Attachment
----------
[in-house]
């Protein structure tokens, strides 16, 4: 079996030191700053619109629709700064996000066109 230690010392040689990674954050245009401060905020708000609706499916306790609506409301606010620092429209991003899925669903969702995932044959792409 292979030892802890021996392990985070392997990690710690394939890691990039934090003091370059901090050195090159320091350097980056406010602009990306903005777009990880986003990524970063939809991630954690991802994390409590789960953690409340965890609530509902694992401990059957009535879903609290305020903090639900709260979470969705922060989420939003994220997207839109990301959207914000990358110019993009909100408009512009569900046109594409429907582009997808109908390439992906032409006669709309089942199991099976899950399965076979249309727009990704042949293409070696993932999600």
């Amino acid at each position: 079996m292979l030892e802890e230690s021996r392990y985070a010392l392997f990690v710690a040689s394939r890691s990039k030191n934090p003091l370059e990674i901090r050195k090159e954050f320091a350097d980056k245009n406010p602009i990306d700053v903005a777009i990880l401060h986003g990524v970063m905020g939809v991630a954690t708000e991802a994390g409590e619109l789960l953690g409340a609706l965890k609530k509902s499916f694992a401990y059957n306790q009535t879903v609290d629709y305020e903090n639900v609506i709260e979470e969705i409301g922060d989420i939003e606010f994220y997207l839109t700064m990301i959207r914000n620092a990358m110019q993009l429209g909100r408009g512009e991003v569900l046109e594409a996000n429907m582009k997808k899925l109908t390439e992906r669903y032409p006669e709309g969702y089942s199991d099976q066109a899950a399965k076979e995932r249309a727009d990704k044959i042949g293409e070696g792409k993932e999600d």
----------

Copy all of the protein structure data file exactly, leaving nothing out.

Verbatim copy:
[in-house]
């Protein structure tokens, strides 16, 4: 079996030191700053619109629709700064996000066109 230690010392040689990674954050245009401060905020708000609706499916306790609506409301606010620092429209991003899925669903969702995932044959792409 292979030892802890021996392990985070392997990690710690394939890691990039934090003091370059901090050195090159320091350097980056406010602009990306903005777009990880986003990524970063939809991630954690991802994390409590789960953690409340965890609530509902694992401990059957009535879903609290305020903090639900709260979470969705922060989420939003994220997207839109990301959207914000990358110019993009909100408009512009569900046109594409429907582009997808109908390439992906032409006669709309089942199991099976899950399965076979249309727009990704042949293409070696993932999600």
């Amino acid at each position: 079996m292979l030892e802890e230690s021996r392990y985070a010392l392997f990690v710690a040689s394939r890691s990039k030191n934090p003091l370059e990674i901090r050195k090159e954050f320091a350097d980056k245009n406010p602009i990306d700053v903005a777009i990880l401060h986003g990524v970063m905020g939809v991630a954690t708000e991802a994390g409590e619109l789960l953690g409340a609706l965890k609530k509902s499916f694992a401990y059957n306790q009535t879903v609290d629709y305020e903090n639900v609506i709260e979470e969705i409301g922060d989420i939003e606010f994220y997207l839109t700064m990301i959207r914000n620092a990358m110019q993009l429209g909100r408009g512009e991003v569900l046109e594409a996000n429907m582009k997808k899925l109908t390439e992906r669903y032409p006669e709309g969702y089942s199991d099976q066109a899950a399965k076979e995932r249309a727009d990704k044959i042949g293409e070696g792409k993932e999600d």